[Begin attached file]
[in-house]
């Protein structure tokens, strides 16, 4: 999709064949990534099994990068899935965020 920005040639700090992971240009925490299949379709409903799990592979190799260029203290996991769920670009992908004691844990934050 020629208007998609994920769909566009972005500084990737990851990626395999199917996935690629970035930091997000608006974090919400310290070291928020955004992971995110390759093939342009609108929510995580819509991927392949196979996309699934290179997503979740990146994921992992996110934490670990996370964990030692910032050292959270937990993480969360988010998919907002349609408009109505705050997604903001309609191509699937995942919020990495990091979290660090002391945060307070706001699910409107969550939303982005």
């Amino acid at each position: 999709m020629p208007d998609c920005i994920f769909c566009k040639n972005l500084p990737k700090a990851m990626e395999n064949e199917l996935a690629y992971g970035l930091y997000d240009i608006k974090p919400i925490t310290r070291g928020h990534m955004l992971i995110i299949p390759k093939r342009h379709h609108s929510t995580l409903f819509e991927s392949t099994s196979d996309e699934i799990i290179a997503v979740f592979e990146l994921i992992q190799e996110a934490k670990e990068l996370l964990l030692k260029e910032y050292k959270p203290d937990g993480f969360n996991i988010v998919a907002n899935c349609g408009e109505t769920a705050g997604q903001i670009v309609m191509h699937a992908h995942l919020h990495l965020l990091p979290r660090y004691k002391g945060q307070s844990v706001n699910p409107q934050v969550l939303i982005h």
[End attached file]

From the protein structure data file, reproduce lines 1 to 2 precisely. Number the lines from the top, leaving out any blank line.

[in-house]
């Protein structure tokens, strides 16, 4: 999709064949990534099994990068899935965020 920005040639700090992971240009925490299949379709409903799990592979190799260029203290996991769920670009992908004691844990934050 020629208007998609994920769909566009972005500084990737990851990626395999199917996935690629970035930091997000608006974090919400310290070291928020955004992971995110390759093939342009609108929510995580819509991927392949196979996309699934290179997503979740990146994921992992996110934490670990996370964990030692910032050292959270937990993480969360988010998919907002349609408009109505705050997604903001309609191509699937995942919020990495990091979290660090002391945060307070706001699910409107969550939303982005």